I've said it before and I'll say it again, I can hardly express how much I hate Wonder Tot and Mister Genie. This is a hatred for the ages, and it burns so bright that I would frankly make a better villain for Wonder Woman than, say, I dunno ... Angle Man. The guy who was really into angles. I don't even know anymore.

Anyway, this is one of those horrible Wonder Tot stories starring the apple-cheeked Amazonette committing acts of marauding mischief on an unsuspecting world. This time around, it actually leads up to the origin of Mister Genie, which is as good a reason as any to declare DC Comics a part of the Axis of Evil.

Wonder Tot gets 'banged' out of bed (their words, not mine) by a strong gale, and then surfs the currents for a while, ending up on an island of golden apple trees protected by a serious-ass dragon who is not there to play around with your ass. GO DRAGON! I'm with you!

Unfortunately for my sense of good taste, the mighty sprite flings the dragon to kingdom come and then floats off to find a strange desert island, where a treasure chest captures her attention. Opening it, she frees the poor, belabored Mister Genie from millennia of imprisonment, only to find the genie to be a wrathful entity who intends to imprison his liberator for an equal amount of time.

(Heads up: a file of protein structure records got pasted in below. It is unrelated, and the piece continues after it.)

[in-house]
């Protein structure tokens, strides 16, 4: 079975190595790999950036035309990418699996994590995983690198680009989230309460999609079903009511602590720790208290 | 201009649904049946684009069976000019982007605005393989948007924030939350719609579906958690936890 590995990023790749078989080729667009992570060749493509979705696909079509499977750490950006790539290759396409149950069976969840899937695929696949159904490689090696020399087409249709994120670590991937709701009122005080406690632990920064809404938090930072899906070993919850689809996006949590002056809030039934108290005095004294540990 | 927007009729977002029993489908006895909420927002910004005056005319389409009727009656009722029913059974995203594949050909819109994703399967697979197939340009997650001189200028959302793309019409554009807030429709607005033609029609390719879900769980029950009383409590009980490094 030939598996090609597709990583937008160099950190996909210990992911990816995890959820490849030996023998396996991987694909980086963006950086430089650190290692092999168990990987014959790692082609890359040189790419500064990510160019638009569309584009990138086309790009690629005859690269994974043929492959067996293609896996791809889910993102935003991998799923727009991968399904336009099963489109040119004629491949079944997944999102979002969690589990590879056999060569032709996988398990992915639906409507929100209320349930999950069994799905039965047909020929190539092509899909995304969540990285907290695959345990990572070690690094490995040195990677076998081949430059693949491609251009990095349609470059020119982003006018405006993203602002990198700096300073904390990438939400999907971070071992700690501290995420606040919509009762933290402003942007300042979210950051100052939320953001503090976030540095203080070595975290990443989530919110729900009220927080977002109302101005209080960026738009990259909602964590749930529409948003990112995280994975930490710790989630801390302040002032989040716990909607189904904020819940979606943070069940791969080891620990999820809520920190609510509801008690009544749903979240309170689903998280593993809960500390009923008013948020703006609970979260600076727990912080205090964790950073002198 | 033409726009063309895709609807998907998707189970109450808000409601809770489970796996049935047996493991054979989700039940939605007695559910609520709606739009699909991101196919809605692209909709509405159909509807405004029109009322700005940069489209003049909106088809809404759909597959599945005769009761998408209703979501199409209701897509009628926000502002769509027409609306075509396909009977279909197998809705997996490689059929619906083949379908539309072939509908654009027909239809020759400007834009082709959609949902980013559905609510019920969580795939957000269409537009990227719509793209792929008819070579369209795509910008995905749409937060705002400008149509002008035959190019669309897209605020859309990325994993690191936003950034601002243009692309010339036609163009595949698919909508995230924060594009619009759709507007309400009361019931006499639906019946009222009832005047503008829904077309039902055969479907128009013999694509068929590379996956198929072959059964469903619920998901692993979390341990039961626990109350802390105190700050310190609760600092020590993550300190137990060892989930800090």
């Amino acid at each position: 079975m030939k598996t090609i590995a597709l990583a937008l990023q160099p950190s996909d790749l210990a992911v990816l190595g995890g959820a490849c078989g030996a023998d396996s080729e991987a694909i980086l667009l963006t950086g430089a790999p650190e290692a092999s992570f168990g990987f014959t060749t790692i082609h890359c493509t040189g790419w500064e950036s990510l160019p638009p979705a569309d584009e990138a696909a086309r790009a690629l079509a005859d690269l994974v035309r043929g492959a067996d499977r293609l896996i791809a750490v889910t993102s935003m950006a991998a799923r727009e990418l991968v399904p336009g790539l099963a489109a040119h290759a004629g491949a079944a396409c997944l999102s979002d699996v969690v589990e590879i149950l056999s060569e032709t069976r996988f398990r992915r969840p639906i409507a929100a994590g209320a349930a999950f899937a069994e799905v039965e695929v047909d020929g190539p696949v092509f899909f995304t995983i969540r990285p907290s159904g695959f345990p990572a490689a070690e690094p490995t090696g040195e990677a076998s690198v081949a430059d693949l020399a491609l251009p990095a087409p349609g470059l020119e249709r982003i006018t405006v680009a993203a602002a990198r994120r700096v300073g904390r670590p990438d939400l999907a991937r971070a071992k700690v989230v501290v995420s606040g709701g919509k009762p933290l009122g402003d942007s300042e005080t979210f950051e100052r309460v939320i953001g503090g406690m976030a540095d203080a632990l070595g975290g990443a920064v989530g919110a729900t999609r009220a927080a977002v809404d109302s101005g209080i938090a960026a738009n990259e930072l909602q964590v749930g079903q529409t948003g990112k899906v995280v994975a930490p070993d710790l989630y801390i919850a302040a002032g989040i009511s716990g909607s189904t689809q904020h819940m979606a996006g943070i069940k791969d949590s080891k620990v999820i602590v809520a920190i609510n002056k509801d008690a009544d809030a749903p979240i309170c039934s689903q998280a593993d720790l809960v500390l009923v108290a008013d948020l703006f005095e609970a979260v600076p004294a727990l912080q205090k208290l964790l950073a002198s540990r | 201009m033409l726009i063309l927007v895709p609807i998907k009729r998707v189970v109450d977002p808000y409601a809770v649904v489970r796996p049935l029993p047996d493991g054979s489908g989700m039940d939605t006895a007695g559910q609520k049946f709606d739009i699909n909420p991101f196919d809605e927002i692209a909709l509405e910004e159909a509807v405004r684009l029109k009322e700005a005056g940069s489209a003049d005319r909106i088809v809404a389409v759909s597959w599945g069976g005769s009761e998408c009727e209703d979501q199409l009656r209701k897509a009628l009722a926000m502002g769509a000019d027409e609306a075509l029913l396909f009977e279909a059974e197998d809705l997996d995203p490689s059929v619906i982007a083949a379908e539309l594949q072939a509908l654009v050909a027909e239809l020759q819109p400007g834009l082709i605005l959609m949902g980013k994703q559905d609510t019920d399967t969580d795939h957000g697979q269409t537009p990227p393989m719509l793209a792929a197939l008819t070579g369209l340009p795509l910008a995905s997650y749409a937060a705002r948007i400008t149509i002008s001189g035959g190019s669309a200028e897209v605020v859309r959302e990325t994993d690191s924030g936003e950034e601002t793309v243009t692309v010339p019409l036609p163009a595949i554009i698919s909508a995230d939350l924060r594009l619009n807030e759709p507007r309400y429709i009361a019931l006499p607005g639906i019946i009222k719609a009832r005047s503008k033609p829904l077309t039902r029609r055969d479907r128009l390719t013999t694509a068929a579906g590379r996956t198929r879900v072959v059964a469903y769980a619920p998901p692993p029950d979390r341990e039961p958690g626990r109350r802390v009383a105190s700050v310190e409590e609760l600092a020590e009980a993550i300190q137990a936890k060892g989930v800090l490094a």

Besides being an apt metaphor for our current troubles in the Middle East, Mister Genie's strict 'Imprison Wonder Tot Forever' policy really appeals to me.

Sadly, he's a dope, and falls for a little ventriloquism. Wonder Tot lives, and she and Genie become best pals, chasing down a distant star to use as a clasp Wonder Tot's beret. I hope it collapses her noggin. Or, alternatively, I hope anonymous space aliens come out of nowhere and shoot at them, WHICH DOES HAPPEN. I additionally hope they enter some time anomaly which causes Wonder Tot to grow up into Wonder Woman, though I don't know why, and also that actually doesn't happen, and then she goes back to normal.

Hopefully, you now see why I hate this stuff.